Becoming an entertainment reporter was “a little bit random,” says Abramowitz, 35, who had been working for a business magazine in New York when Premiere brought her to Los Angeles. “I’ve been interested in movies not in a particularly intense way, but the way everyone is, in movies as a national pastime.”
“Is That a Gun in Your Pocket?” began as a piece for Premiere back in the early 1990s that was supposed to be an oral history of women in Hollywood. “I was really young, and I just used it as an opportunity to meet everybody in town,” Abramowitz said.
Abramowitz doesn’t have a home town; her father, Morton Abramowitz, is a retired career diplomat who served as U.S. assistant secretary of state and ambassador to Turkey. Her mother, Sheppie, who is about to retire from her work with the International Rescue Committee, an organization that aids refugees and victims of oppression or violent conflict, kept the family Jewishly affiliated among posts in Washington, D.C., Hawaii, London, and Vienna.
Their daughter managed to put together about five years of religious school but didn’t have a Bat Mitzvah because the family moved to Thailand when she was 12. About all the half-Ashkenazi, half-Sephardi Jewish community in Bangkok could manage, Abramowitz said, was High Holy Days services in a private home, using old U.S. Army prayerbooks.
Abramowitz lives in Venice with her husband, a screenwriter, and their toddler son. Since leaving
Premiere, she’s been snowed under with freelance assignments and is mulling over ideas for another book. Although “Is That a Gun in Your Pocket?” is being developed as a film project, Abramowitz isn’t interested in a career as a screenwriter or film executive.
“I don’t really want to be in the business,” she said. “I really like writing books. You have a lot of autonomy to do what you want to do, to say what you want to say — unlike the business.”
Too Jewish? No Way!
Why do most people want to believe that a successful career in show business happens by luck? Maybe it’s because for people who haven’t made it, that’s a good explanation or excuse. And maybe successful people want it to seem as if it were easy for them, as if they were chosen to receive such blessings because they are so very special.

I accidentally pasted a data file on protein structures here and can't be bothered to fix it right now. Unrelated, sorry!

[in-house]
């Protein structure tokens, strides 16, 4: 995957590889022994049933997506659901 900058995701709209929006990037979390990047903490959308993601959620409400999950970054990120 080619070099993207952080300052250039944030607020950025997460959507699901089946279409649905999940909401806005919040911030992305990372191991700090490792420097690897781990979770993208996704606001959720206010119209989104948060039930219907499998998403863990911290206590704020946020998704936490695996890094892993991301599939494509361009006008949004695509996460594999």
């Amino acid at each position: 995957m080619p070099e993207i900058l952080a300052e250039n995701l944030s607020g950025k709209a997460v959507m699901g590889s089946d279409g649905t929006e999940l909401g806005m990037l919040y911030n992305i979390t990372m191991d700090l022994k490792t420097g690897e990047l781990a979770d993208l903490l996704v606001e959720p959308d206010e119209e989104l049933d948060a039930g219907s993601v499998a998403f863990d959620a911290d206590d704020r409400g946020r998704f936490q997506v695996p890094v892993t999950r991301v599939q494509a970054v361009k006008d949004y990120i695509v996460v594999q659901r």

But it’s not an accident or magic, and it’s never just a lucky fluke, not if you have any staying power. People succeed in show business just as they succeed in any business, step by small step.
Exhibit A: Bonnie Bruckheimer.
Bruckheimer is one of Hollywood’s most successful producers. The fact that she’s a woman is not incidental; it’s remarkable, especially in a business where few women make it to the top.
Bruckheimer is Bette Midler’s business partner. Midler may make you laugh, but Bruckheimer is the woman who makes her laugh.
The two have been business partners and great friends for more than 20 years, quite a record in or out of show business. They formed All Girl Productions together in 1985, with the 1988 feature “Beaches” as Bruckheimer’s producing debut. Since “Beaches” she’s produced three more Midler movies, “For the Boys,” “Hocus Pocus” and “That Old Feeling.” She co-produced the comedy hit “Man of the House,” starring Chevy Chase and Jonathan Taylor Thomas, and executive produced Midler’s HBO concert film “Diva Las Vegas,” as well as Midler’s television production of “Gypsy” for CBS, both of which won Emmy Awards.
Currently Bruckheimer is producing “Bette,” a new sitcom on CBS, remarkable for its ability to combine broad physical comedy and smart, sophisticated wit. Perhaps even more remarkable is that it has a recognizably Jewish female character, the lead no less.